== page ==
"unless a statute is so vague and uncertain that it is impossible to execute it or to ascertain the legislative intent with reasonable certainty, it is valid." Sec. 48.365(6), Stats., clearly does not fall into this category. As discussed earlier, the legislative intent behind the inclusion of sec. 48.365(6) was to allow a leeway period in which to implement the annual review of dispositional orders envisioned by ch. 48. The provision applies only in circumstances where the petition for extension is filed so close to the expiration date that the court is "unable" to schedule and conduct the full due process hearing prior to the end of the order. We find that sec. 48.365(6) provides sufficient guidance to trial courts to determine when to grant temporary extensions. The standard of "inability" to conduct the hearing, in light of the purposes of the temporary extension provision as construed in this case, provides sufficient guidance to trial courts to protect juveniles from arbitrary and capricious granting of temporary extensions.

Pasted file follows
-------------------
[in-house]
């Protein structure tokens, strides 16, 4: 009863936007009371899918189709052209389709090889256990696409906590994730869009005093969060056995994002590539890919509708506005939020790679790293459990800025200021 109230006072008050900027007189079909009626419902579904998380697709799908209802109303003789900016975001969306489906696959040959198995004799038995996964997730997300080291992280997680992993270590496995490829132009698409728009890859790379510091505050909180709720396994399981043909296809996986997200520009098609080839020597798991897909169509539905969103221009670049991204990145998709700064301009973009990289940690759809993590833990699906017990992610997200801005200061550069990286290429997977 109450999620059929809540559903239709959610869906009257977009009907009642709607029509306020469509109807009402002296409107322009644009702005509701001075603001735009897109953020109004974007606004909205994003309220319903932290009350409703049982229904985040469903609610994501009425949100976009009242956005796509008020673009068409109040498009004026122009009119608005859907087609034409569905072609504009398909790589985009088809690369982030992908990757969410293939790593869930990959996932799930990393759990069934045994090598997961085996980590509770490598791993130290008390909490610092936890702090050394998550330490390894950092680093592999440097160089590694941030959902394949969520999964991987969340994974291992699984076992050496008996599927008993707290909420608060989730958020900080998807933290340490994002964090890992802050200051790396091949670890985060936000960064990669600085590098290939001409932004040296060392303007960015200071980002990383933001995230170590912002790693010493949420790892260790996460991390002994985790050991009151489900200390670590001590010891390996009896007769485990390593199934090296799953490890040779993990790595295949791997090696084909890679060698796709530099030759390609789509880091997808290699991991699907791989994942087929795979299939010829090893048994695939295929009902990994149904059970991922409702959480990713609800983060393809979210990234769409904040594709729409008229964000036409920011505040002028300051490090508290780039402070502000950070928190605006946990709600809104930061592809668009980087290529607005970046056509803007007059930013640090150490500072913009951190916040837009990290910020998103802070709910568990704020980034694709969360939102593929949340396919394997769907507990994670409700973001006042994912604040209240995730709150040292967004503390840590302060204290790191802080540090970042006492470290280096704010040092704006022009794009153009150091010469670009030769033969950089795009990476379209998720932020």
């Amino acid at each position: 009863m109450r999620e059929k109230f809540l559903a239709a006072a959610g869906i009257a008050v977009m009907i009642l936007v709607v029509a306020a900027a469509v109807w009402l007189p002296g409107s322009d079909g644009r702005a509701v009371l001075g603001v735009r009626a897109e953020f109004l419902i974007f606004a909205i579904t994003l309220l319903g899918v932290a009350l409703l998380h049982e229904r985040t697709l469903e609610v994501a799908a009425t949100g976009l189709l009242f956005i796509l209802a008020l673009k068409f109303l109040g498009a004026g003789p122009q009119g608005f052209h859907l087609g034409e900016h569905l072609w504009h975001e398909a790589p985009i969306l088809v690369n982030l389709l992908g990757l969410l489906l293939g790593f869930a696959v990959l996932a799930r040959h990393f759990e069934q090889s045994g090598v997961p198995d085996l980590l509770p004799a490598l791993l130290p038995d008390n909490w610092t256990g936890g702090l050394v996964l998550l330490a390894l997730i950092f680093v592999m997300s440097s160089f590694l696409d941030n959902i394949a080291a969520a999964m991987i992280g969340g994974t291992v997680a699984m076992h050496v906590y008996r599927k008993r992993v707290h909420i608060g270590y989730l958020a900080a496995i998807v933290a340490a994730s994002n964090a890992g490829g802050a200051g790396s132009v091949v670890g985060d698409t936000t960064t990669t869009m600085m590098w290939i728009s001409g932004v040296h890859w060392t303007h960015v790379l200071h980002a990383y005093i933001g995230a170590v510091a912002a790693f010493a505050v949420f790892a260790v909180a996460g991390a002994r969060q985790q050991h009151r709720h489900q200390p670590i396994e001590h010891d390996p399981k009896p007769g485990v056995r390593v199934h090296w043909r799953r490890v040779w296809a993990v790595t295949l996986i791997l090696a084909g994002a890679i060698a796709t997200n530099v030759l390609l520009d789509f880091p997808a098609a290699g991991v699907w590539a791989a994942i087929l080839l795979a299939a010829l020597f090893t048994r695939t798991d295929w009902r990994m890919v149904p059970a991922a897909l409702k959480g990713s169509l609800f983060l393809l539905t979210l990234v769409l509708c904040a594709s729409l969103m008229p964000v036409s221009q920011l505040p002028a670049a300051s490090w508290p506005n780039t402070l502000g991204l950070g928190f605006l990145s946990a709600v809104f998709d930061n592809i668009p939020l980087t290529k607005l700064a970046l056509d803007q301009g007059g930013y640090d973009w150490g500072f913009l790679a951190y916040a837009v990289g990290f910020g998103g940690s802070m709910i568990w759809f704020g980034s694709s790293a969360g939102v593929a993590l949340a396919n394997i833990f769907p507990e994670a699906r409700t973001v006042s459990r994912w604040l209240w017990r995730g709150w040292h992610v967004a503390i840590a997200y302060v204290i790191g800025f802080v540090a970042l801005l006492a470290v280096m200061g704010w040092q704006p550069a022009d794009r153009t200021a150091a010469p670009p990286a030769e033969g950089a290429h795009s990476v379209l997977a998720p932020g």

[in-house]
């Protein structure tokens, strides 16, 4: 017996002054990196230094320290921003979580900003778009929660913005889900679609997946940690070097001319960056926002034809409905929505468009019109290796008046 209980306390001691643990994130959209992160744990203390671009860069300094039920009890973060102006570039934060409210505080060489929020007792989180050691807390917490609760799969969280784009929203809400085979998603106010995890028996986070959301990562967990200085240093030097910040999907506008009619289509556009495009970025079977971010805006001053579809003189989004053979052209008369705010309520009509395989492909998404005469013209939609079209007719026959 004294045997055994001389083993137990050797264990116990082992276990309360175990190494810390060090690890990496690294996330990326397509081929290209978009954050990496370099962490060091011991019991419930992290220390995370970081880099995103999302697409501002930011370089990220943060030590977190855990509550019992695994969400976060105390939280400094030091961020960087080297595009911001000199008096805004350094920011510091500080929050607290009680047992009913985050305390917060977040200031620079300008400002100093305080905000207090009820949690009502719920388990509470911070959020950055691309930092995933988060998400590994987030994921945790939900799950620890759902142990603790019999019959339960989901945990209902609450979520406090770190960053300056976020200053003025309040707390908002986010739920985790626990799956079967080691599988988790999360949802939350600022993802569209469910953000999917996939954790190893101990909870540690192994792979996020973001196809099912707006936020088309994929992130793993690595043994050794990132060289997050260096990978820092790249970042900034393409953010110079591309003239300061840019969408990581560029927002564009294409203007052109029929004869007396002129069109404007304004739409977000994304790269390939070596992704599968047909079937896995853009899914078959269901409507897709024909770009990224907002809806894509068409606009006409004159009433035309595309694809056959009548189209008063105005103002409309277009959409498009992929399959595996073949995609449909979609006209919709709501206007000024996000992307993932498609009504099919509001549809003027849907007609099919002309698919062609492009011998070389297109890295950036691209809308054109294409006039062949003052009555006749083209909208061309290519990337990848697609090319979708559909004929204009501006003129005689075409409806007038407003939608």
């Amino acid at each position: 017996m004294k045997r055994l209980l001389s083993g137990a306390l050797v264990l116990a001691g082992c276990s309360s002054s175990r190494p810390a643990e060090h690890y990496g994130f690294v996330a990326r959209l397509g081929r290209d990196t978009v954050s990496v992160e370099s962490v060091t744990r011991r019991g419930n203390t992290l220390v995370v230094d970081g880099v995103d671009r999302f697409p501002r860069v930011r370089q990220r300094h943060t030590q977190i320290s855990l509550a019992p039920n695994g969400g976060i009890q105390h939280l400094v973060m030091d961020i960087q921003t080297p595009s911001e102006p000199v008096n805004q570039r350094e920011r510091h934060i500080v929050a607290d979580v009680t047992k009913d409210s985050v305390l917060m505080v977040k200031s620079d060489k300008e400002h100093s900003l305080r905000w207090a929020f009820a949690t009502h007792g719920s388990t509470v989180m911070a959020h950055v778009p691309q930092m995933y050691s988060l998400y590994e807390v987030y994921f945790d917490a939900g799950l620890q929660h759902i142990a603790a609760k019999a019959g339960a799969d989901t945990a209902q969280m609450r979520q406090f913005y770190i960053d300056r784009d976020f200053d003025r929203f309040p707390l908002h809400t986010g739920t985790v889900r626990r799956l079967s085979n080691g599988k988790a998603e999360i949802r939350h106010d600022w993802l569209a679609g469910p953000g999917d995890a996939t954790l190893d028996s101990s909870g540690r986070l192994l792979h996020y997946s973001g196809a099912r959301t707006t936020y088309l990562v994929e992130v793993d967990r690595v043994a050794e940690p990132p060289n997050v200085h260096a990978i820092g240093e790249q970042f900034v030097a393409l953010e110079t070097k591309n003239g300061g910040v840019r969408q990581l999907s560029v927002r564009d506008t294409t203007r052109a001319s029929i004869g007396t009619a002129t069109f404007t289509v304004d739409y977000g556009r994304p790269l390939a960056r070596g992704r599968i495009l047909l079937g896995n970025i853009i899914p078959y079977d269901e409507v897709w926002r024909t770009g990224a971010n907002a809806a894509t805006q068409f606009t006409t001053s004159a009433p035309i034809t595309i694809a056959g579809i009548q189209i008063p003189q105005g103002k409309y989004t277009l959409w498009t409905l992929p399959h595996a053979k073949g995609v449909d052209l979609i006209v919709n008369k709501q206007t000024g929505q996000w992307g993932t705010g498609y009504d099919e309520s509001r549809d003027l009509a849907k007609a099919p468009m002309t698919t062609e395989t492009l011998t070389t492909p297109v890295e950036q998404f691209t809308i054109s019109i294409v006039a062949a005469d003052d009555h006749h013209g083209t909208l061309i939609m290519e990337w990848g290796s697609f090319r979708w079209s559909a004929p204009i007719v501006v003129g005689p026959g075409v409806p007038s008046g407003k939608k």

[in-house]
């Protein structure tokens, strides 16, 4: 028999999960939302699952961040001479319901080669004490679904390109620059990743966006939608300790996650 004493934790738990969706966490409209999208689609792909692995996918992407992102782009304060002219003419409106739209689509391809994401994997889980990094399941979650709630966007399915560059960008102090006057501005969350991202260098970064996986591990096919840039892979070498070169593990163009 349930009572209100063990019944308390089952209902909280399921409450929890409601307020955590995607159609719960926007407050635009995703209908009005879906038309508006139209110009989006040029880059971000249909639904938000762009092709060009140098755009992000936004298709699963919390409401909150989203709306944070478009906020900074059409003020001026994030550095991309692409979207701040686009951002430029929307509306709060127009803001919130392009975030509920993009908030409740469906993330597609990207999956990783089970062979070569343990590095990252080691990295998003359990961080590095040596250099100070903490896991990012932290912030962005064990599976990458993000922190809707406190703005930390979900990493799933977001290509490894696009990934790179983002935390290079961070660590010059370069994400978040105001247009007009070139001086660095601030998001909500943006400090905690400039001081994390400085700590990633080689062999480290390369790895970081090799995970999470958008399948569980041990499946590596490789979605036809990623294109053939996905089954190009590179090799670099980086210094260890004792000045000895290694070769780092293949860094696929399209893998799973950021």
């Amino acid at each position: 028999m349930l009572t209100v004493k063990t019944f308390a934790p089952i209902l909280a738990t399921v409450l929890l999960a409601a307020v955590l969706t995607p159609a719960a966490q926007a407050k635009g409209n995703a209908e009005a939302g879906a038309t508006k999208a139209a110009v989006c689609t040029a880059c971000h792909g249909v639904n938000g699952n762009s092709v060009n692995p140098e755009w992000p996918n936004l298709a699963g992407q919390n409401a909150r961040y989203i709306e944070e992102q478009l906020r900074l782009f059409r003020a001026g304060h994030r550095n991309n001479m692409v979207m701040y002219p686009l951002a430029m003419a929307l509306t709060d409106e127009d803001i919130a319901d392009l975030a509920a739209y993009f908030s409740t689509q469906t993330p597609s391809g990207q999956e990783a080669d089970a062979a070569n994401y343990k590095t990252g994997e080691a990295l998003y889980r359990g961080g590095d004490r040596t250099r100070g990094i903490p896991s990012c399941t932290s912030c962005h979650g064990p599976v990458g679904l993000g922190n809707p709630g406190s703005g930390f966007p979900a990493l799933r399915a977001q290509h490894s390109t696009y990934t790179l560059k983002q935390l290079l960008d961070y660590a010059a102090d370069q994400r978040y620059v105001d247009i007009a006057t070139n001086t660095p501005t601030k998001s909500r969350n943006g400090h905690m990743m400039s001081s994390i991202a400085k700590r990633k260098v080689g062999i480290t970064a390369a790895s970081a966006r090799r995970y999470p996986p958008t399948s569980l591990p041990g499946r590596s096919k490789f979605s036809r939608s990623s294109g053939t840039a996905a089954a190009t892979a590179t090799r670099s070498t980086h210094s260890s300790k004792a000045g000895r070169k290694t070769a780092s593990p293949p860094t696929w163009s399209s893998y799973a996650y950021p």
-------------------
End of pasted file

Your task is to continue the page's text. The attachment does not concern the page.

By the Court. — The decision of the court of appeals is affirmed.
I agree with the majority opinion as written and write this concurrence for the purpose of stating that I disagree with the interpretation of the majority opinion given by Justice Abrahamson in her concurrence.
I am authorized to state that Justices Heffernan, Callow, Steinmetz and Ceci join in this concurrence.
The majority holds that S.D.R. was not denied his due process rights by the juvenile court's extension of his original dispositional order for up to 30 days pending a hearing on the extension petition, sec., 48.365(6), Stats. 1979-80.